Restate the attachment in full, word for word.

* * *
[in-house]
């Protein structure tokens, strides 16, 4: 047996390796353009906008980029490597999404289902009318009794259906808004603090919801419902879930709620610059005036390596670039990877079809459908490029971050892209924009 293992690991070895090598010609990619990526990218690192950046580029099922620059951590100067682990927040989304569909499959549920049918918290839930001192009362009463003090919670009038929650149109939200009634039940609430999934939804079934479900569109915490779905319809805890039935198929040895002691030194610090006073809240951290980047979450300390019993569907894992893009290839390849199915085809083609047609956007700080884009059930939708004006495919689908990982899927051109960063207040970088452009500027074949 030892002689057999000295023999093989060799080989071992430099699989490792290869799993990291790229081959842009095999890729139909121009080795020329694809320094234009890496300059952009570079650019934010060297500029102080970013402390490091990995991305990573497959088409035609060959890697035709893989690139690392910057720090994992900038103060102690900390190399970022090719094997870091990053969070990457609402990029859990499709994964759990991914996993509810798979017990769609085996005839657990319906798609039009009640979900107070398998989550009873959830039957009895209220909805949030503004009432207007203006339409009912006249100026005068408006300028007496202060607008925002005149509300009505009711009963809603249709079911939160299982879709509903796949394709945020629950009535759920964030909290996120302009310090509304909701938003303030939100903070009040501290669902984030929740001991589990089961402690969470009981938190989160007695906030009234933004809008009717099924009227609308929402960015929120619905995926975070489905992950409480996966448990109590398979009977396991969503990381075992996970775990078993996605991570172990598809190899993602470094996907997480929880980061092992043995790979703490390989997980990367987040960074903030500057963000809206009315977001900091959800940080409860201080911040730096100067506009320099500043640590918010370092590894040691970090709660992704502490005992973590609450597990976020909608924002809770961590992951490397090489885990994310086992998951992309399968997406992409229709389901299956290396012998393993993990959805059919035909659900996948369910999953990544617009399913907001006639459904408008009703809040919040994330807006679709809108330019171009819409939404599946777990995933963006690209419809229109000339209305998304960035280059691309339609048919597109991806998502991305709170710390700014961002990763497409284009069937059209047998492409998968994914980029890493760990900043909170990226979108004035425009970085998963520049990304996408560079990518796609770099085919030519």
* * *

[in-house]
């Protein structure tokens, strides 16, 4: 047996390796353009906008980029490597999404289902009318009794259906808004603090919801419902879930709620610059005036390596670039990877079809459908490029971050892209924009 293992690991070895090598010609990619990526990218690192950046580029099922620059951590100067682990927040989304569909499959549920049918918290839930001192009362009463003090919670009038929650149109939200009634039940609430999934939804079934479900569109915490779905319809805890039935198929040895002691030194610090006073809240951290980047979450300390019993569907894992893009290839390849199915085809083609047609956007700080884009059930939708004006495919689908990982899927051109960063207040970088452009500027074949 030892002689057999000295023999093989060799080989071992430099699989490792290869799993990291790229081959842009095999890729139909121009080795020329694809320094234009890496300059952009570079650019934010060297500029102080970013402390490091990995991305990573497959088409035609060959890697035709893989690139690392910057720090994992900038103060102690900390190399970022090719094997870091990053969070990457609402990029859990499709994964759990991914996993509810798979017990769609085996005839657990319906798609039009009640979900107070398998989550009873959830039957009895209220909805949030503004009432207007203006339409009912006249100026005068408006300028007496202060607008925002005149509300009505009711009963809603249709079911939160299982879709509903796949394709945020629950009535759920964030909290996120302009310090509304909701938003303030939100903070009040501290669902984030929740001991589990089961402690969470009981938190989160007695906030009234933004809008009717099924009227609308929402960015929120619905995926975070489905992950409480996966448990109590398979009977396991969503990381075992996970775990078993996605991570172990598809190899993602470094996907997480929880980061092992043995790979703490390989997980990367987040960074903030500057963000809206009315977001900091959800940080409860201080911040730096100067506009320099500043640590918010370092590894040691970090709660992704502490005992973590609450597990976020909608924002809770961590992951490397090489885990994310086992998951992309399968997406992409229709389901299956290396012998393993993990959805059919035909659900996948369910999953990544617009399913907001006639459904408008009703809040919040994330807006679709809108330019171009819409939404599946777990995933963006690209419809229109000339209305998304960035280059691309339609048919597109991806998502991305709170710390700014961002990763497409284009069937059209047998492409998968994914980029890493760990900043909170990226979108004035425009970085998963520049990304996408560079990518796609770099085919030519």